As part of this remodel, we also completed a Powder Room remodel which turned out just as beautiful, visit the Powder Room post here.

 

 

Retire…Reflect…Remodel

Whole House Remodel

For an active Boise couple, retirement meant re-examining their lifestyle and priorities.  It also meant rethinking their home’s suitability for the next chapter in their life story.   

Vision

For our clients, retirement didn’t mean slowing down — it simply meant having more time to pursue other interests beyond their professions.  Given their active role in the non-profit sector, these interests included entertaining, and they wanted to make sure their home was up to the task.  This meant improving the functionality of their kitchen and expanding their outdoor living spaces to take advantage of a beautiful vista.  While addressing the issue of public space, they also decided it was time to give their private space a much needed facelift.

Challenge

Situated on four acres of mature trees and stunning views, our clients’ two-story home, built in the early 1900s, had plenty of entertainment potential.  The kitchen, however, had not been updated since the couple bought the home thirty years earlier.  With worn out formica and linoleum, and appliances that barely worked, it needed a serious update — and during the demolition phase we discovered that it also needed new floor joists.  Turning our attention to outside entertaining, we needed to address both the creation of a gathering space as well as improving the esthetics of the home’s east-facing facade.  Meanwhile, on the private side of their home, we focused our engineering on a master bedroom untouched, save for the addition of a six dollar light fixture, since its owners acquired it, and that suffered from a sense of claustrophobia imposed by attic-like angularities.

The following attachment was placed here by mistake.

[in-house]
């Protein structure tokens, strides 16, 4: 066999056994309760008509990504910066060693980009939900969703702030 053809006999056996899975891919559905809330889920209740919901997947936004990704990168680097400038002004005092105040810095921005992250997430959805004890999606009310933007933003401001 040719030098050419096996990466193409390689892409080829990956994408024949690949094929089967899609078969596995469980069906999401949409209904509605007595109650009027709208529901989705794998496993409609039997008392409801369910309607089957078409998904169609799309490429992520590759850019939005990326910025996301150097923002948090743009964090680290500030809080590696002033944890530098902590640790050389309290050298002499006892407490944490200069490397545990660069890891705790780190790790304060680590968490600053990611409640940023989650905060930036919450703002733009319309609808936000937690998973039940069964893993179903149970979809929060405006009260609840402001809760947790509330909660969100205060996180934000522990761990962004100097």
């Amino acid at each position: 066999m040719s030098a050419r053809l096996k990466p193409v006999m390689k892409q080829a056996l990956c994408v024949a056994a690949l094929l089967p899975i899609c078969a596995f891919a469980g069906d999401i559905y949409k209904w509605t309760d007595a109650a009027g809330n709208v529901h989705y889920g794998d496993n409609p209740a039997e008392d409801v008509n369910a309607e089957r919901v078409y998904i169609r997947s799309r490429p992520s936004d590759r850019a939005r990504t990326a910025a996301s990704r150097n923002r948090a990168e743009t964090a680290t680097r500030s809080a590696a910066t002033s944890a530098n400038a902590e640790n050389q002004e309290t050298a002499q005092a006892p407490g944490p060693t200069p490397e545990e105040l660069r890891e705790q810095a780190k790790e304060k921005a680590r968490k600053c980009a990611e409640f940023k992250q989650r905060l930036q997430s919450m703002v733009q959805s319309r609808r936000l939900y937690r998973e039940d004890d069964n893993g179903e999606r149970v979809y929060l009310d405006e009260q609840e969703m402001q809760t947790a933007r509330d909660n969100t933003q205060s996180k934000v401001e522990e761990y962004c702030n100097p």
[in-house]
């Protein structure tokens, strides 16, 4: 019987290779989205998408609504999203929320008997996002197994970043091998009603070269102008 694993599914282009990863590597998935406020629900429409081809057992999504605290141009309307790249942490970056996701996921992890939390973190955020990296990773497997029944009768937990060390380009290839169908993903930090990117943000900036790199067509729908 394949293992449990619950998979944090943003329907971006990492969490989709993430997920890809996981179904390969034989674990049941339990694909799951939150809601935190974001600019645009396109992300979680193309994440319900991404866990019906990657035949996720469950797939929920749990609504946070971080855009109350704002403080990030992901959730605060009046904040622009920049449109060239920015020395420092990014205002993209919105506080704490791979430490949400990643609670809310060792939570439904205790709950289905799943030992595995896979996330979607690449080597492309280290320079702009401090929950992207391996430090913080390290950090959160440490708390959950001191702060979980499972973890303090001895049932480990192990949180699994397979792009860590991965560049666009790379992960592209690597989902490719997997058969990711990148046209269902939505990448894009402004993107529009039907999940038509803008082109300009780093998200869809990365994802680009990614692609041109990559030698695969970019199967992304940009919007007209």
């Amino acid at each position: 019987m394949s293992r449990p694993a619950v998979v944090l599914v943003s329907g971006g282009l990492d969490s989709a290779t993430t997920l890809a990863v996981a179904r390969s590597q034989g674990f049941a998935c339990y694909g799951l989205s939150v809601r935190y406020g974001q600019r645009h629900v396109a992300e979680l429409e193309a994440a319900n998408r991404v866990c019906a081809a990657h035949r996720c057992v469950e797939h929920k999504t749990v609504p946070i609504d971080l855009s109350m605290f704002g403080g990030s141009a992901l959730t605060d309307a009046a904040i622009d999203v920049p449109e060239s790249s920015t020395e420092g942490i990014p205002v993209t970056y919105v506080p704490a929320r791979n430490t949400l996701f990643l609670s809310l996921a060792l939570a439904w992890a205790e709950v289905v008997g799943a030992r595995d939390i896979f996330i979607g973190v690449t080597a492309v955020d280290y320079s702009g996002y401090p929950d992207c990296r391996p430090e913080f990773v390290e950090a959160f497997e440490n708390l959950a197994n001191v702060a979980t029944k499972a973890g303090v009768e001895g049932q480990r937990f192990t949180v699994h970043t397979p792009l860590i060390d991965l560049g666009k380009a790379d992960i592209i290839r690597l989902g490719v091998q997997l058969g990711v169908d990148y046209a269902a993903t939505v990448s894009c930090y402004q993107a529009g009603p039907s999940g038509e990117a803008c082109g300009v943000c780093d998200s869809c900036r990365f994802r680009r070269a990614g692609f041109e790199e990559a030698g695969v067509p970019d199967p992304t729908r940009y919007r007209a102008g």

Accomplishment

Other than rebuilding the floor joists, the main work in the kitchen had to do with updating rather than reconfiguring.  To make the room a more pleasing gathering space, granite replaced formica, and slate replaced linoleum.  Our clients liked their existing cabinets, and elected to add to rather than replace them for this using the best equipment from the BestofMachinery site online.  We worked with a local cabinet maker to customize cabinet facades that blended the new with the old.  To enhance our clients’ culinary interests, we added a prep sink and an under-the-counter refrigerator, along with something they had long wanted: a gas range — then installed a window above it to bring in another necessary component to great cooking: light.  To provide more room for outside gatherings, and to take greater advantage of the view from the east side of their home, we worked closely with our clients to design a patio roof that doubled as a rooftop patio, and connected that space to their ground floor patio via a custom spiral staircase that they helped design.  We also connected it to an existing rooftop space on the other side of the master bedroom.  In this room, we reengineered the ceiling joist system to remove constraining angles and open the room up to become a place of space and light that invited one to do more in it than go to bed.